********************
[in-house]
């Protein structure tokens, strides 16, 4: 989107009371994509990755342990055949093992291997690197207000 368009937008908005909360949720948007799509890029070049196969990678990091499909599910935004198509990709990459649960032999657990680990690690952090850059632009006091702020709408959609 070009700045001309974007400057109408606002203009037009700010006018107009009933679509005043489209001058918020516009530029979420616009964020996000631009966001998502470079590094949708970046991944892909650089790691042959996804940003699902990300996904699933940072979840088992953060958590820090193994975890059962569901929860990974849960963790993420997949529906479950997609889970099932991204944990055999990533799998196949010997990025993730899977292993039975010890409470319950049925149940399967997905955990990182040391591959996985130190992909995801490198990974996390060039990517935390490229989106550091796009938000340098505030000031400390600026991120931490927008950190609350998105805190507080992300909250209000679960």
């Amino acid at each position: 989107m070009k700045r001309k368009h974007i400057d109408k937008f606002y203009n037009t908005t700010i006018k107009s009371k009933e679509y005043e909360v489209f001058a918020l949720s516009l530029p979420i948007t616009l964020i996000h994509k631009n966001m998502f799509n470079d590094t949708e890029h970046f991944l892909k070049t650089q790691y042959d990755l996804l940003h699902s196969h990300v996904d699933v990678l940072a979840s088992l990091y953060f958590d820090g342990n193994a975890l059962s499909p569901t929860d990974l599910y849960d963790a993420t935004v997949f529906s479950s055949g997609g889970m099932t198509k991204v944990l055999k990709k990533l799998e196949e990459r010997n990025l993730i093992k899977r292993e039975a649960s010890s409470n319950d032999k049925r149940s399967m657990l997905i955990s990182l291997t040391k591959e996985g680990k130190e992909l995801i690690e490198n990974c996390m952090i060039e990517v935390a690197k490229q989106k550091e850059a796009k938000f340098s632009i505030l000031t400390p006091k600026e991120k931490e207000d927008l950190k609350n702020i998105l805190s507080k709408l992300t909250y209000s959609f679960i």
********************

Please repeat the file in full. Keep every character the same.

[in-house]
């Protein structure tokens, strides 16, 4: 989107009371994509990755342990055949093992291997690197207000 368009937008908005909360949720948007799509890029070049196969990678990091499909599910935004198509990709990459649960032999657990680990690690952090850059632009006091702020709408959609 070009700045001309974007400057109408606002203009037009700010006018107009009933679509005043489209001058918020516009530029979420616009964020996000631009966001998502470079590094949708970046991944892909650089790691042959996804940003699902990300996904699933940072979840088992953060958590820090193994975890059962569901929860990974849960963790993420997949529906479950997609889970099932991204944990055999990533799998196949010997990025993730899977292993039975010890409470319950049925149940399967997905955990990182040391591959996985130190992909995801490198990974996390060039990517935390490229989106550091796009938000340098505030000031400390600026991120931490927008950190609350998105805190507080992300909250209000679960």
């Amino acid at each position: 989107m070009k700045r001309k368009h974007i400057d109408k937008f606002y203009n037009t908005t700010i006018k107009s009371k009933e679509y005043e909360v489209f001058a918020l949720s516009l530029p979420i948007t616009l964020i996000h994509k631009n966001m998502f799509n470079d590094t949708e890029h970046f991944l892909k070049t650089q790691y042959d990755l996804l940003h699902s196969h990300v996904d699933v990678l940072a979840s088992l990091y953060f958590d820090g342990n193994a975890l059962s499909p569901t929860d990974l599910y849960d963790a993420t935004v997949f529906s479950s055949g997609g889970m099932t198509k991204v944990l055999k990709k990533l799998e196949e990459r010997n990025l993730i093992k899977r292993e039975a649960s010890s409470n319950d032999k049925r149940s399967m657990l997905i955990s990182l291997t040391k591959e996985g680990k130190e992909l995801i690690e490198n990974c996390m952090i060039e990517v935390a690197k490229q989106k550091e850059a796009k938000f340098s632009i505030l000031t400390p006091k600026e991120k931490e207000d927008l950190k609350n702020i998105l805190s507080k709408l992300t909250y209000s959609f679960i």